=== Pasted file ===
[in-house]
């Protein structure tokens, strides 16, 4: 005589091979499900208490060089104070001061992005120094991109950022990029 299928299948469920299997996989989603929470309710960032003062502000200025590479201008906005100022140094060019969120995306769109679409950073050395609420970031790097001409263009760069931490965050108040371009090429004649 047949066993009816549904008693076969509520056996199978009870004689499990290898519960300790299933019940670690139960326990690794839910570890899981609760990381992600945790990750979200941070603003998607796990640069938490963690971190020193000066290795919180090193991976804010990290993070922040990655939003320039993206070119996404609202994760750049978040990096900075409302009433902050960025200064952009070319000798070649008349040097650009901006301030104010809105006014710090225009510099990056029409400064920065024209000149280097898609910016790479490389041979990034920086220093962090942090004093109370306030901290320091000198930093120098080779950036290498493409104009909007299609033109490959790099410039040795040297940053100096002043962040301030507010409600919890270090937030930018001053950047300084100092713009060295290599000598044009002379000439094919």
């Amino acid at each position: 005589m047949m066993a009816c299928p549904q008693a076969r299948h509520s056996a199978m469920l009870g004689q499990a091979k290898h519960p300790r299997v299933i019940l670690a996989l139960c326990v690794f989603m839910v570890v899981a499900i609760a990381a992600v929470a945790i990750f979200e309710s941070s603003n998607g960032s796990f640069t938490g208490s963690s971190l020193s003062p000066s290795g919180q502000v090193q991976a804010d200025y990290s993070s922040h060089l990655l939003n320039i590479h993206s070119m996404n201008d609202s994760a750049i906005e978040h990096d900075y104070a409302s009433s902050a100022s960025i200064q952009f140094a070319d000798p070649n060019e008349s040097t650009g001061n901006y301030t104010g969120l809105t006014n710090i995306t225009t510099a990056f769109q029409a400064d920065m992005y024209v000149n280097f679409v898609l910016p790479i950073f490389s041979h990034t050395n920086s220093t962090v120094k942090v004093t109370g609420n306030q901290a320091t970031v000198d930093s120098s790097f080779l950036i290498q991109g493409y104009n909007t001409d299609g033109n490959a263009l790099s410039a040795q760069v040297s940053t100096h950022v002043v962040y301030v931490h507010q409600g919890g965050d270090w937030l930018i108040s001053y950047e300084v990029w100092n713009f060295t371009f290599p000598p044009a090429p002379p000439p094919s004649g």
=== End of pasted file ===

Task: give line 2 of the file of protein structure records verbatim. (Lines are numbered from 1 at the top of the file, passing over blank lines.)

């Protein structure tokens, strides 16, 4: 005589091979499900208490060089104070001061992005120094991109950022990029 299928299948469920299997996989989603929470309710960032003062502000200025590479201008906005100022140094060019969120995306769109679409950073050395609420970031790097001409263009760069931490965050108040371009090429004649 047949066993009816549904008693076969509520056996199978009870004689499990290898519960300790299933019940670690139960326990690794839910570890899981609760990381992600945790990750979200941070603003998607796990640069938490963690971190020193000066290795919180090193991976804010990290993070922040990655939003320039993206070119996404609202994760750049978040990096900075409302009433902050960025200064952009070319000798070649008349040097650009901006301030104010809105006014710090225009510099990056029409400064920065024209000149280097898609910016790479490389041979990034920086220093962090942090004093109370306030901290320091000198930093120098080779950036290498493409104009909007299609033109490959790099410039040795040297940053100096002043962040301030507010409600919890270090937030930018001053950047300084100092713009060295290599000598044009002379000439094919």